A few days later a friend of my daughter’s said her mom had purchased a bundle, not knowing I was the source of the tubes. All of a sudden I felt like I was somebody in the community. I was the WD40 tube King.
I called around and got another store to carry them, but I was bored already. I didn’t care enough to bill the second store. Still, I ordered another 25,000 tubes. I was wondering how to keep track of all these future orders and shipping and making displays and stuff. It didn’t seem like much fun to make a few bucks here and there. I mean, it looked like I’d only make about five dollars a month per store. Big deal.
But then Jeff, the manager of my local store, said he was going to the annual Ace convention and would talk to the Midwest buyer about carrying them. Then Ace would do all the distributing. I could just ship them to the central warehouse. He said there were five thousand Ace and True Value hardware stores. Hmmm, five dollars times five thousand stores comes to 25 thousand dollars a month. I could live on that, I thought. I could even send my brother some money, which isn’t usually in my nature. It would be like winning the lottery. This business stuff isn’t all that hard, I thought.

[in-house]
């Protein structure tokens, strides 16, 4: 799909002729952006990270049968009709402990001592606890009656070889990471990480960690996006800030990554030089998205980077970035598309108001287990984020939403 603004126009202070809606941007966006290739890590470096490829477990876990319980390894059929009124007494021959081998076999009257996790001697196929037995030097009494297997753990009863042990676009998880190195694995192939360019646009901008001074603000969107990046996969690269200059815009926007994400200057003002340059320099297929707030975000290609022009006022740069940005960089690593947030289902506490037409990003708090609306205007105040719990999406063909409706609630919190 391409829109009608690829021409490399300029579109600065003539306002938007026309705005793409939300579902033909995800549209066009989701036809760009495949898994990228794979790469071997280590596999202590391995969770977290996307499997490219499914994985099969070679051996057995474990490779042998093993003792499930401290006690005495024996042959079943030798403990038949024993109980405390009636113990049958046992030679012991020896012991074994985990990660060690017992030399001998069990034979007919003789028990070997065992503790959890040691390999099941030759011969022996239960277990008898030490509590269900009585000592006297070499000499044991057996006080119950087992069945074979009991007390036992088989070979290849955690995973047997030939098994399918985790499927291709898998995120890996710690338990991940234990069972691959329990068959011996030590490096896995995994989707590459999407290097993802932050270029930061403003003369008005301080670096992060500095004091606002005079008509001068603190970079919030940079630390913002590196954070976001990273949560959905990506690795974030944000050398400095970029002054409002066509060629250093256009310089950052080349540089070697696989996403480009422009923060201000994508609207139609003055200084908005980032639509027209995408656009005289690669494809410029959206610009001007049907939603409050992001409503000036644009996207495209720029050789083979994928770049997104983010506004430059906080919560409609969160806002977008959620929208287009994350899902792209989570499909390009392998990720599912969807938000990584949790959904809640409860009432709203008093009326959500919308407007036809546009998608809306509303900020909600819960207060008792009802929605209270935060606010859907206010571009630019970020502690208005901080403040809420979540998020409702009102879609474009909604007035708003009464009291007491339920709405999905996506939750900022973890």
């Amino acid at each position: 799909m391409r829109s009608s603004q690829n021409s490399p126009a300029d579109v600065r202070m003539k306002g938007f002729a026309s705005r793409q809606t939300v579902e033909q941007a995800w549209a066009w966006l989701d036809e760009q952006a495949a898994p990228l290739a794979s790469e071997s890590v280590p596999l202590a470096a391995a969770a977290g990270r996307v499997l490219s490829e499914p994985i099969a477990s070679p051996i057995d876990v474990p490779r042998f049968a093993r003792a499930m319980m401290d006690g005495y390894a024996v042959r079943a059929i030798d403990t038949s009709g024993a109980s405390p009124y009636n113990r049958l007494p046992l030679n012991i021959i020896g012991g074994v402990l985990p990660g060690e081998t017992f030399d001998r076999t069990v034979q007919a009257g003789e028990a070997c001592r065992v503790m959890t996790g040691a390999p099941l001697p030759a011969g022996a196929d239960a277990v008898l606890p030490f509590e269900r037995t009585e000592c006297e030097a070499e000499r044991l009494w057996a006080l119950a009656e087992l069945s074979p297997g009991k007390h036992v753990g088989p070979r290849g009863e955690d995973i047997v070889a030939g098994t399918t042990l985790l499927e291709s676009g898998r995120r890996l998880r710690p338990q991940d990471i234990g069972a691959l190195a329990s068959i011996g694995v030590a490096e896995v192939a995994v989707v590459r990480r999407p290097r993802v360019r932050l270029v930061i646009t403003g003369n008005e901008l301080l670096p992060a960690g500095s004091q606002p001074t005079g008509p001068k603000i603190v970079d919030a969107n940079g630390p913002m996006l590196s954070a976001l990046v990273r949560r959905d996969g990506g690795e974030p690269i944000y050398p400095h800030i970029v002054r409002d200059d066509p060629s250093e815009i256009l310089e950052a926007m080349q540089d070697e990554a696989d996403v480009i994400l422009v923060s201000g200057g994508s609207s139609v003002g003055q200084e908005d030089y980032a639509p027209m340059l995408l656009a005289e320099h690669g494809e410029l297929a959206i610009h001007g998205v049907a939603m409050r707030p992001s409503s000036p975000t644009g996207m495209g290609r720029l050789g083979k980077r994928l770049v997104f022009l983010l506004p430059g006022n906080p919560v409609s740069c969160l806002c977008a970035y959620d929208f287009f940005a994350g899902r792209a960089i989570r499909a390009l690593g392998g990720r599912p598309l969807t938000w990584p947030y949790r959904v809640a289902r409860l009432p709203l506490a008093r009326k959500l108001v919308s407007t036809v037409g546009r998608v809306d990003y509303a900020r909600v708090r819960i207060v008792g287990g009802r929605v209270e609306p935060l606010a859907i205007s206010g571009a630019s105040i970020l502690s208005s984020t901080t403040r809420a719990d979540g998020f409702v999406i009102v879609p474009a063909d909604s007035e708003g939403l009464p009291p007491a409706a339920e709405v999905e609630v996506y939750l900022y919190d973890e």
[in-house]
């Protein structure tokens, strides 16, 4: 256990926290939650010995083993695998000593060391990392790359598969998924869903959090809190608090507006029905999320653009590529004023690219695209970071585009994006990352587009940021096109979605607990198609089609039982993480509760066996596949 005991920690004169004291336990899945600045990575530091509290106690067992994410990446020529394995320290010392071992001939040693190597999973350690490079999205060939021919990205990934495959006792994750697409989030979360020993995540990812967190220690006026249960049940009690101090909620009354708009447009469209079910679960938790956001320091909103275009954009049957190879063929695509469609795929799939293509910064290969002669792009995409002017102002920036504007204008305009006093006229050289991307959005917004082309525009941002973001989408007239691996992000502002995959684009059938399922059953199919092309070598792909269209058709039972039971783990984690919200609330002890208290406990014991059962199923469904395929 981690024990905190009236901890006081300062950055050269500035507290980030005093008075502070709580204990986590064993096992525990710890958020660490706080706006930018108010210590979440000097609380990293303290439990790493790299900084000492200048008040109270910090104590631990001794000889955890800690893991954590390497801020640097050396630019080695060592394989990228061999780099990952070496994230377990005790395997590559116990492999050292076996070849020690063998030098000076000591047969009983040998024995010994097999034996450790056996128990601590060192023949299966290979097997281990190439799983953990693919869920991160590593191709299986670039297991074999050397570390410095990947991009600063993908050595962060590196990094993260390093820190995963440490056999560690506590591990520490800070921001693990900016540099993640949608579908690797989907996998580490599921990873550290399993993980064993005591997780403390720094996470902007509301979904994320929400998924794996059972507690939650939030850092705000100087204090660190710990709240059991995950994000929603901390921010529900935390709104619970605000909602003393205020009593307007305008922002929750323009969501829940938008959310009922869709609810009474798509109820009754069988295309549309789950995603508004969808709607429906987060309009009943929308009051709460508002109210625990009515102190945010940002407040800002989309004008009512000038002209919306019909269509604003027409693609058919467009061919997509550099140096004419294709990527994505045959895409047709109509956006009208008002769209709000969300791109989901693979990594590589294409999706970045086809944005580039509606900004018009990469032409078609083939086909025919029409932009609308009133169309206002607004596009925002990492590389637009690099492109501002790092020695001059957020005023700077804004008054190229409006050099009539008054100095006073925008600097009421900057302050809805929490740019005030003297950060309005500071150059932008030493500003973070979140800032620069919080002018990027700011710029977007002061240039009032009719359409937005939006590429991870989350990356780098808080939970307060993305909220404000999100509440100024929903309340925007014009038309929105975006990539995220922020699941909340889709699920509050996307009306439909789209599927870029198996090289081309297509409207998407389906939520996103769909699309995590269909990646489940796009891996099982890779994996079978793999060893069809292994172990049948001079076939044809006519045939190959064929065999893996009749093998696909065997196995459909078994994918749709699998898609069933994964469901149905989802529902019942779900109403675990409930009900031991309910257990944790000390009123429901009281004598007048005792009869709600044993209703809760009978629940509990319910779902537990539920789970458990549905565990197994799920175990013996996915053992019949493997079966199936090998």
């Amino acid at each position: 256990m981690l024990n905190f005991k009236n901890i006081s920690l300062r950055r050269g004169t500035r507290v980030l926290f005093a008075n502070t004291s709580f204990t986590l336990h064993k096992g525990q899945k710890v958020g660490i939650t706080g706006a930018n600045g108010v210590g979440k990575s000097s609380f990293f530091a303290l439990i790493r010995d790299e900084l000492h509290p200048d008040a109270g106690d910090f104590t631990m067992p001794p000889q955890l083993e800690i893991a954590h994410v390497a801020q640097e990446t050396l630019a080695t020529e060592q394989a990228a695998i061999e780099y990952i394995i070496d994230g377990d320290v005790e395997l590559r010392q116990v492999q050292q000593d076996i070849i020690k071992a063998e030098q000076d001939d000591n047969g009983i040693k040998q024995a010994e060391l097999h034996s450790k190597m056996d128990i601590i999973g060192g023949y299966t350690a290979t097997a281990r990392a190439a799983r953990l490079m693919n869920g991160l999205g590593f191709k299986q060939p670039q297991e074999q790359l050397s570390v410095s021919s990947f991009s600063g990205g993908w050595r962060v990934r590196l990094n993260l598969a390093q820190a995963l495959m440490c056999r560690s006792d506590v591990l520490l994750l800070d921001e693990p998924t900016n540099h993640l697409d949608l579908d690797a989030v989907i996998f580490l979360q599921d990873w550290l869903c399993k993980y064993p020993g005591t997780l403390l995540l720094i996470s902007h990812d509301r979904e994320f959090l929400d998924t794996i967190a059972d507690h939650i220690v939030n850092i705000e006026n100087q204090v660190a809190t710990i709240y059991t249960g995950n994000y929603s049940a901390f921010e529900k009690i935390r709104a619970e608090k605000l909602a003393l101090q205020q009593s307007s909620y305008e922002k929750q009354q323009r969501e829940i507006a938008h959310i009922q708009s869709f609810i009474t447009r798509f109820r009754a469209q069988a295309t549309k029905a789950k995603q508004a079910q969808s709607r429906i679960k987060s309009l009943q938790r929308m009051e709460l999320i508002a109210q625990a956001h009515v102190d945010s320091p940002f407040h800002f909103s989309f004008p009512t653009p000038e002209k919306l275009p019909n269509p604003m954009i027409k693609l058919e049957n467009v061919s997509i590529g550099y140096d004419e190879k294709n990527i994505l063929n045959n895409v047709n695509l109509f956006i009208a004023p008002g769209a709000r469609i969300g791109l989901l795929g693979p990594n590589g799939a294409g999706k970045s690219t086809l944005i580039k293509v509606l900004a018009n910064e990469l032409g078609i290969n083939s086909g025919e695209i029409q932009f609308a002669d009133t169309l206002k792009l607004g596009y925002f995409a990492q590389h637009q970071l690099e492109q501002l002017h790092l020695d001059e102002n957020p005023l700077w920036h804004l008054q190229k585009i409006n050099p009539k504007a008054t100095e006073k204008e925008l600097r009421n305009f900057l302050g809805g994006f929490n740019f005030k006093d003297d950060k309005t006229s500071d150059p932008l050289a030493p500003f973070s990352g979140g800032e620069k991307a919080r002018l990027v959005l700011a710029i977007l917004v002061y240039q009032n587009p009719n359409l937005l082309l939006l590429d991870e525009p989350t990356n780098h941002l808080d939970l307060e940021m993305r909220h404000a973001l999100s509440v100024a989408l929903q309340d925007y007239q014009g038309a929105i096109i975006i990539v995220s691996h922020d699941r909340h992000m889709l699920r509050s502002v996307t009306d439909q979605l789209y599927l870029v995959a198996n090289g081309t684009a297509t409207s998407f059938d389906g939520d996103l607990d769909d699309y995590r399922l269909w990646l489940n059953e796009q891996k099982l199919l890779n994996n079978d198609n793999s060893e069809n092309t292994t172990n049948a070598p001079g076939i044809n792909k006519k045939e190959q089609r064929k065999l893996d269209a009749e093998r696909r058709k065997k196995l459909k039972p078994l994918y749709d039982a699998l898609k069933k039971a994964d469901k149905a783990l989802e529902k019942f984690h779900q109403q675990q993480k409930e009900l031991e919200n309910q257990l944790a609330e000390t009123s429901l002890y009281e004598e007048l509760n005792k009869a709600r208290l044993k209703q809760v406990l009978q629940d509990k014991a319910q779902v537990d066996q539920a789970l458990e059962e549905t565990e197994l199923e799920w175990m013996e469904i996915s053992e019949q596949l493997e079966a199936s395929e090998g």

So he goes off and comes back and says the Midwest buyer will call me. I wait around and a few weeks later I get a phone call. The monotone-voiced guy says “I’m the Midwest buyer for Ace and I’m only calling you because Jeff asked me to. I don’t want your product and even if I did want your product I wouldn’t buy it from you. I’d ask WD-40 to bundle them up and I’d buy them from them.” No matter what I said nothing would budge him.
I was pretty depressed. All my great plans dashed. Not only he wouldn’t buy them from me, but he might away steal the whole product idea. Poop.